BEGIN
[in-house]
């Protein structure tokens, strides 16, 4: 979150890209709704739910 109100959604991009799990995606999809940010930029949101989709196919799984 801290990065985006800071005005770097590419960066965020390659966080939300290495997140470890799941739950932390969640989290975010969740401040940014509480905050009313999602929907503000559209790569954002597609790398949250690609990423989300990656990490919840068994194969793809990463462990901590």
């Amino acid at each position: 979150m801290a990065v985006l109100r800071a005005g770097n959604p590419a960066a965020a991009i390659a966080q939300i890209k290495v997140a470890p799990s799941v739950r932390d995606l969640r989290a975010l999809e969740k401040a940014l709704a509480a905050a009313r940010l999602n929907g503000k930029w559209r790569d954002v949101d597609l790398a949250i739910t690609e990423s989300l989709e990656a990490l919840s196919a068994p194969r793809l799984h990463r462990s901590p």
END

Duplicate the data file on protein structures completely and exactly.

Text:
[in-house]
């Protein structure tokens, strides 16, 4: 979150890209709704739910 109100959604991009799990995606999809940010930029949101989709196919799984 801290990065985006800071005005770097590419960066965020390659966080939300290495997140470890799941739950932390969640989290975010969740401040940014509480905050009313999602929907503000559209790569954002597609790398949250690609990423989300990656990490919840068994194969793809990463462990901590």
């Amino acid at each position: 979150m801290a990065v985006l109100r800071a005005g770097n959604p590419a960066a965020a991009i390659a966080q939300i890209k290495v997140a470890p799990s799941v739950r932390d995606l969640r989290a975010l999809e969740k401040a940014l709704a509480a905050a009313r940010l999602n929907g503000k930029w559209r790569d954002v949101d597609l790398a949250i739910t690609e990423s989300l989709e990656a990490l919840s196919a068994p194969r793809l799984h990463r462990s901590p």